Eleven-year-old Charlie Reese has been making the same secret wish every day since fourth grade. She even has a list of all the ways there are to make the wish, such as cutting off the pointed end of a slice of pie and wishing on it as she takes the last bite. But when she is sent to the Blue Ridge Mountains of North Carolina to live with family she barely knows, it seems unlikely that her wish will ever come true. That is until she meets Wishbone, a skinny stray dog who captures her heart, and Howard, a neighbor boy who proves surprising in lots of ways. Suddenly Charlie is in serious danger of discovering that what she thought she wanted may not be what she needs at all.
From award-winning author Barbara O'Connor comes a middle-grade novel about a girl who, with the help of a true-blue friend, a big-hearted aunt and uncle, and the dog of her dreams, unexpectedly learns the true meaning of family in the least likely of places.
Awards & Distinctions
Junior Library Guild Selection
American Booksellers Association Best Books of the Year; 2016
Parents Choice Gold Award
Nerdy Book Club Award 2016
Rhode Island Children's Book Award Nominee 2018
Dorothy Canfield Fisher (Vermont) Childrens' Book Award 2018
Keystone to Reading Book Award Nominee (Pennsylvania) 2018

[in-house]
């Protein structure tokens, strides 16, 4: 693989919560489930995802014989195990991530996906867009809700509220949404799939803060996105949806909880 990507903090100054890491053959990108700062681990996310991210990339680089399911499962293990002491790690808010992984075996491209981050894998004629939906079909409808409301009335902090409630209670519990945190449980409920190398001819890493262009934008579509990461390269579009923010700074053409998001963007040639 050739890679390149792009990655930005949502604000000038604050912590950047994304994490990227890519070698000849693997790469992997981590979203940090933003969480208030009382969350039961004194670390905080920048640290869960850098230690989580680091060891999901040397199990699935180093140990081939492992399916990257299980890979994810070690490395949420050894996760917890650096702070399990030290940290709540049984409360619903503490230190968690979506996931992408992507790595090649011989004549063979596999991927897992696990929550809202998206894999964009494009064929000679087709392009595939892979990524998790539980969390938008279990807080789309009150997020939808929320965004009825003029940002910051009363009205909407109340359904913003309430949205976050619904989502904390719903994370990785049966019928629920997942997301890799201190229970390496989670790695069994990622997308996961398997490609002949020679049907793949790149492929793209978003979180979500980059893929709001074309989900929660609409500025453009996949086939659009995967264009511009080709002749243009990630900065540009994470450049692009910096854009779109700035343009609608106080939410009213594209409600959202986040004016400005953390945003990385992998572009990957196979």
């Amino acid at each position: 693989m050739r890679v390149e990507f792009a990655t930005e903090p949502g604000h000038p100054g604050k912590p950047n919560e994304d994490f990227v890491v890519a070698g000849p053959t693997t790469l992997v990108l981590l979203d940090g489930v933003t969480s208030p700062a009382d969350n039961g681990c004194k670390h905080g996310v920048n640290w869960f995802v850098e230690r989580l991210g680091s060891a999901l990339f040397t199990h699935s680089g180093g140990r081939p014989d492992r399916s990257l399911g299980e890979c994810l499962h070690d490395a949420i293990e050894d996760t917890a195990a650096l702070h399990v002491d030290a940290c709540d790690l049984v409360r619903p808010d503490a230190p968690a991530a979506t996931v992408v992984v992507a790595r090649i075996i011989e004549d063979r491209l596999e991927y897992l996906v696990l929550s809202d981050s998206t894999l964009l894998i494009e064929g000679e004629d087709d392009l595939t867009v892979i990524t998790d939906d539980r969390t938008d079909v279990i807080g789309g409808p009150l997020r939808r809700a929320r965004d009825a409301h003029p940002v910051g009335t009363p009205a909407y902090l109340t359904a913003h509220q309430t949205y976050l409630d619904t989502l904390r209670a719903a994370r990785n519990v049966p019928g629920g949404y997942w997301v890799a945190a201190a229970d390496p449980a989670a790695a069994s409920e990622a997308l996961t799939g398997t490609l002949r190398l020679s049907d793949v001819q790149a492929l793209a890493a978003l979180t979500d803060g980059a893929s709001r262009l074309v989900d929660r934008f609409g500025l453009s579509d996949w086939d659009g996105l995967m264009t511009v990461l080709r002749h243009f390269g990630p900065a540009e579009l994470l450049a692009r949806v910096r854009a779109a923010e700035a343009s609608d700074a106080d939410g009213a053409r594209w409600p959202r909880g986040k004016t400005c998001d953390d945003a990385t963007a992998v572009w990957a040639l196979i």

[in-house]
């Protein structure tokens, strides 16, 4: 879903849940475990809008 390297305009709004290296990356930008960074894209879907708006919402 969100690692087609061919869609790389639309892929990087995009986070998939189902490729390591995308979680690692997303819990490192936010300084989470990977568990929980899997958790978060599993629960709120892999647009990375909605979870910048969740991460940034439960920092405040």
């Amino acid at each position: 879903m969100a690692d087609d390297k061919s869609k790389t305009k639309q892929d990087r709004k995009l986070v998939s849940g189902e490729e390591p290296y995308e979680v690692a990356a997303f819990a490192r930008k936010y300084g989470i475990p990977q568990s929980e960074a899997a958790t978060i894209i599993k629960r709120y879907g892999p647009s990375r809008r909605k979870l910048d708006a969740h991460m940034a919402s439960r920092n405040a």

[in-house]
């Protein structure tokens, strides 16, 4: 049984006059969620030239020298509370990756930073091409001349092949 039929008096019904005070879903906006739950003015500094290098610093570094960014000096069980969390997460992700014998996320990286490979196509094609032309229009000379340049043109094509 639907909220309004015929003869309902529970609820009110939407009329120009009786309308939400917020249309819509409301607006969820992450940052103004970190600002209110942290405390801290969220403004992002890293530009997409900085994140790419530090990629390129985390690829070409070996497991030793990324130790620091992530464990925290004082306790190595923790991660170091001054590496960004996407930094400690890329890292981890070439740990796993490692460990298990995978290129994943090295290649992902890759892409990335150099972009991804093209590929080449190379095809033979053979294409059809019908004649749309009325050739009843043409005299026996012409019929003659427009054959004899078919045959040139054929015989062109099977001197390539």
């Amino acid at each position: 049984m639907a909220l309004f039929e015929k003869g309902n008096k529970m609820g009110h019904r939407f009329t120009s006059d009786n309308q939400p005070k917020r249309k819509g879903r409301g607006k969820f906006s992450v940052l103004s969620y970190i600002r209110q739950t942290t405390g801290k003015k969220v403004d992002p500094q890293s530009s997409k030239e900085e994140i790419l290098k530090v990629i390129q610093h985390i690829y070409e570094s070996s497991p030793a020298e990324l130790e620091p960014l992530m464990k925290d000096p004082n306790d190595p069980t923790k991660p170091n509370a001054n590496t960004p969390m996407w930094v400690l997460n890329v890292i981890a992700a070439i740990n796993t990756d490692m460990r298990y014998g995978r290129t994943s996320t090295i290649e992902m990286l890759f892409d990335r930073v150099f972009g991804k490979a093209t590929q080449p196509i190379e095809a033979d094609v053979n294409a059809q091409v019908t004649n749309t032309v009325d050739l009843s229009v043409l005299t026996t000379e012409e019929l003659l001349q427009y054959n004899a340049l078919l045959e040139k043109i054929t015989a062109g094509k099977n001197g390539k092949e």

Wyoming Indian Paintbrush Award Nominee 2018
O’Connor pens a touching tale of resilience sure to resonate with children who have ever felt like they didn’t belong...Poignant and genuine, this is a tale that will resonate with readers long after they finish it and have them cheering for the underdogs—both of the two-legged and four-legged varieties.
—School Library Journal
A warm, real, and heartfelt tale.
Like a generous portion of grits, Wish just makes the world a little better.
I looked down at the paper on my desk.
The “Getting to Know You” paper.
At the top, Mrs. Willibey had written “Charlemagne Reese.”
I put a big X over Charlemagne and wrote “Charlie.”
My name is Charlie. Charlemagne is a dumb name for a girl and I have told my mama that about a gazillion times.
I looked around me at all the hillbilly kids doing math in their workbooks.
My best friend, Alvina, told me they would be hillbilly kids.
“You will hate it in Colby,” she said. “There’s just red dirt roads and hillbilly kids there.” She had flipped her silky hair over her shoulder and added, “I bet they eat squirrels.”
I glanced at the lunch boxes under the desks around me and wondered if there were any squirrel sandwiches in them.
I looked back down at the paper in front of me. I was supposed to fill in all this stuff so my new teacher could get to know me.
On the line beside Describe your family, I wrote, “Bad.”
What is your favorite subject in school? “None.”
List three of your favorite activities. “Soccer, ballet, and fighting.”
Two of those favorite activities were lies but one of them was the truth.
I am fond of fighting.